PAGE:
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Catch queen in trap out

1424 Views 2 Replies 3 Participants Last post by  Mr.Beeman
Sent up a trap out 2 days ago. The bees are in the wall of a closed school. Put up a funnel and hive box next to where the bees were exiting. I've read the you don't typically catch the queen. On the slim chance that I do, could I remove the funnel to allow them too rob out the honey? Or would they return to the original the hive. Thanks


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queenbee3074... In the cone funnel method of trapping, the queen does not typically come out until the colony is nearly depleated. When she comes out, she likely will bring what bees are left in the original colony with her, and act like a swarm. In other words, abscond, land, then the absconding bees will ball up around her, same as a swarm. She will sometimes move into your catcher box, but, your catcher box by that time is a foreign colony, and, she may avoid your box. She would assume that the box is another colony, and she would be a foreign queen, invading another colony. Likely to be killed.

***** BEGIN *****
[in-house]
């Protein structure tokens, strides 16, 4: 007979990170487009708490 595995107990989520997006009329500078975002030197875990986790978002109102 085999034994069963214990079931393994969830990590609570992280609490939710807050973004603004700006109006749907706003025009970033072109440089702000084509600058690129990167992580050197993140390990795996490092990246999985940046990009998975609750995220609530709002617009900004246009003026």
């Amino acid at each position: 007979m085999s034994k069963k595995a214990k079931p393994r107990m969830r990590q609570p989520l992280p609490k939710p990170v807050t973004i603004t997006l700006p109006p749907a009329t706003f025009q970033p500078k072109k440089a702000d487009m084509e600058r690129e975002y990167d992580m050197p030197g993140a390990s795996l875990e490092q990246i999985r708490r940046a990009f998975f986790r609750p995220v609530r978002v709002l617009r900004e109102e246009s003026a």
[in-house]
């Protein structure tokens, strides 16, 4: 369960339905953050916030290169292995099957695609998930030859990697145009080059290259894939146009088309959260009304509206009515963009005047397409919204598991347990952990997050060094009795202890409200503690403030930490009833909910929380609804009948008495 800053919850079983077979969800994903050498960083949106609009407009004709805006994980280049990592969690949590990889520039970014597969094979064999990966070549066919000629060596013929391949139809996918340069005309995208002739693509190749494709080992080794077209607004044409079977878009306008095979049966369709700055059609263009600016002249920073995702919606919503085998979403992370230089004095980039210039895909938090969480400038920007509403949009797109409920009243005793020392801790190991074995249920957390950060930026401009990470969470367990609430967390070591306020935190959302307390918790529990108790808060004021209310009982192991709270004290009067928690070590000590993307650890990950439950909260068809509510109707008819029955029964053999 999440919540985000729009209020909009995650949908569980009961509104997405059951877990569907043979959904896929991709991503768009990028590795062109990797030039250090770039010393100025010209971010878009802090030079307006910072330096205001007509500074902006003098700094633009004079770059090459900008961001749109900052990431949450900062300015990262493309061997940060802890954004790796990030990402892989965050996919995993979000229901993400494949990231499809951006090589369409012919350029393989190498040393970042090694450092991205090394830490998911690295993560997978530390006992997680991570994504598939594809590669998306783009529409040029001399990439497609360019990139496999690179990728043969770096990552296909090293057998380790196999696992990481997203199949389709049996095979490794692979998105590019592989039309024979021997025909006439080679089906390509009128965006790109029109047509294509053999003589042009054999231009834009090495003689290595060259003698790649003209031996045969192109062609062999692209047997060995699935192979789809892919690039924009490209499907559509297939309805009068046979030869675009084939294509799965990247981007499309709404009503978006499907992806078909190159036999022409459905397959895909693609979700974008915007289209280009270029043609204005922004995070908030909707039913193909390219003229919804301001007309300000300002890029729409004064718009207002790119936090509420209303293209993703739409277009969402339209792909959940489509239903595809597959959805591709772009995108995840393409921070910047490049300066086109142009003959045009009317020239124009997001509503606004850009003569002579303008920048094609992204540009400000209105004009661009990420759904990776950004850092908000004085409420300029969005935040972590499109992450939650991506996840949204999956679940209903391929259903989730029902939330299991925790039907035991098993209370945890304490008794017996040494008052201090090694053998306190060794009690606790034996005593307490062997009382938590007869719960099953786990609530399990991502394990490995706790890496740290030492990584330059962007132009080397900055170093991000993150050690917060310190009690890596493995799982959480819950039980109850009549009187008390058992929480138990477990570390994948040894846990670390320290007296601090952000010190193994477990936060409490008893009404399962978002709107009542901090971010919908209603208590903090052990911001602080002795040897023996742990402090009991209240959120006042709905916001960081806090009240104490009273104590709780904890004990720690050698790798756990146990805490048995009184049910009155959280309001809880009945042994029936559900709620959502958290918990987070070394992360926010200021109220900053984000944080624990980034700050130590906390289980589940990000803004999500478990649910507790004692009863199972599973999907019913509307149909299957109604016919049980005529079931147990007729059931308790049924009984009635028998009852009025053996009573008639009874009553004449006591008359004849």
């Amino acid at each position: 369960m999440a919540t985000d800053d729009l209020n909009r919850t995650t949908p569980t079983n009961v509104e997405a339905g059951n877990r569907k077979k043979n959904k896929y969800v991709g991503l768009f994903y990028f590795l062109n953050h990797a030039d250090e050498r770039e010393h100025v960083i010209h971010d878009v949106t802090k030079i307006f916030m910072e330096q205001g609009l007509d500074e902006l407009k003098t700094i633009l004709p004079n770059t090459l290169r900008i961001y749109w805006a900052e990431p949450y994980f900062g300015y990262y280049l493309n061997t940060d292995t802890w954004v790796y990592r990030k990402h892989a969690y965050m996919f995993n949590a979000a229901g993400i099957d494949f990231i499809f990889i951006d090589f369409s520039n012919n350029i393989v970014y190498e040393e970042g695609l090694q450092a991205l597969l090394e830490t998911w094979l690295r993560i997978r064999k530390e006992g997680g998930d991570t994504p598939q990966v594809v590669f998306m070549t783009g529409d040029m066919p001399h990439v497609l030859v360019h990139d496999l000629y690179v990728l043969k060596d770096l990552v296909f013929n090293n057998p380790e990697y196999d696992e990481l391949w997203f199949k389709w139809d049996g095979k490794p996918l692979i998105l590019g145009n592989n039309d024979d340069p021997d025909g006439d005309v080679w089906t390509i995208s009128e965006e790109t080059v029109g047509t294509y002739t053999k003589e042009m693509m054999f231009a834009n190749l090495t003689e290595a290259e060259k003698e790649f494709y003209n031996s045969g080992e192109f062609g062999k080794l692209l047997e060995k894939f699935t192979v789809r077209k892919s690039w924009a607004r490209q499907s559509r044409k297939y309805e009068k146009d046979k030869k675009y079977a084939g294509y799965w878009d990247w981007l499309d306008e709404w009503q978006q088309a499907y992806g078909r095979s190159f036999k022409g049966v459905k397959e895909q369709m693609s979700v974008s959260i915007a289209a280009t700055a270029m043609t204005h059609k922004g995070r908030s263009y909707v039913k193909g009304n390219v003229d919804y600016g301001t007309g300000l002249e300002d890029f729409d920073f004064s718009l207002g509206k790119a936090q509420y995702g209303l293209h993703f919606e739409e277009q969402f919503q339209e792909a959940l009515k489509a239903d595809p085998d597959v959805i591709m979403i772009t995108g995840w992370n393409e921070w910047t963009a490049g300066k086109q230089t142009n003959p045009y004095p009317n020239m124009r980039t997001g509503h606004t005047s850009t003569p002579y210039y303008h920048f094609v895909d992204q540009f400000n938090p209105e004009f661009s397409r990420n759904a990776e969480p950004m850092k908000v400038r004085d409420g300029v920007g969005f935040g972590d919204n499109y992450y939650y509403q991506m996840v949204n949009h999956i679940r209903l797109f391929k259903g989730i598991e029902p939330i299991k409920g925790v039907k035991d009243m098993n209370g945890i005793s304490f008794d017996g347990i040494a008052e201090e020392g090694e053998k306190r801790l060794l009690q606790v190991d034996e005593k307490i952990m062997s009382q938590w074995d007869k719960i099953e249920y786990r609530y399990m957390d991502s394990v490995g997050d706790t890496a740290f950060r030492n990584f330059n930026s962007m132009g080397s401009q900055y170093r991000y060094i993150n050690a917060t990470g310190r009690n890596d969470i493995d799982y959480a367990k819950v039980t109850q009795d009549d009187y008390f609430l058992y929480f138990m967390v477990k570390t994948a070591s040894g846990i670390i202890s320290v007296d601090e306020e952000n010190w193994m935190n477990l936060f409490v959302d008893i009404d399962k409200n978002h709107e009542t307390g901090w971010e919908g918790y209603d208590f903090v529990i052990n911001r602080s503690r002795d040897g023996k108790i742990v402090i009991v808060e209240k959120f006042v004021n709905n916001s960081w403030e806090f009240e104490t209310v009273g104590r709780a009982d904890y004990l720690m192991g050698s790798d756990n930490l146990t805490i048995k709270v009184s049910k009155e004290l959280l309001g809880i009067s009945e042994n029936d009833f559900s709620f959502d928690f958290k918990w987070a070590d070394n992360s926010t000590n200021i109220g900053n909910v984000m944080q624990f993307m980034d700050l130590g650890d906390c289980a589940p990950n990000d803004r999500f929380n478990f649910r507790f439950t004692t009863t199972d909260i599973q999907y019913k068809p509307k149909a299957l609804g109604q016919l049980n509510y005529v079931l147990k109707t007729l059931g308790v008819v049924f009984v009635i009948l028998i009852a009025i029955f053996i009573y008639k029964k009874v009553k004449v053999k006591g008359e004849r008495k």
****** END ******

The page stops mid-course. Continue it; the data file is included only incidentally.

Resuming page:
A better way to trap these bees would be to drill a hole in your catcher box, place your cone funnel in the hole and seal it to your catcher box. This way, the bees start using your catcher box as another chamber of their colony, (horizontal rather than vertical) and cannot get back to the original colony. When the queen comes out, she will be in your catcher box.

To draw the bees out faster, insert a frame of unsealed brood, (no bees on it) from one of your other hives. This will draw out nurse bees to tend the brood, housekeepers to clean, and guard bees at your entrance because this will be the only entrance/exit to the original colony.

And, yes, this way, you can get the queen. (A word of caution here, make sure your cone funnel entrance is open enough for a queen to come through.) Once the bees have taken up residence in the trap box, it is highly, highly unlikely that they would return to the original colony location, and, yes, they will rob out any honey stores left behind in the house. But, I would wait a few days to start the robbing so that any brood left behind in the original colony is not viable. With no viable brood back there, there is no reason for them to go back into the house except to rob out honey stores.

Hope this is helpful. Good Luck.

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The trap outs that I performed with the cone method had a 90% queen catch ratio. The other 5% ended in a swarm situation at the end and the other 5% I had to physically remove the queen.
Trap outs can take up to a month or better.
Cleo has some sage advice.
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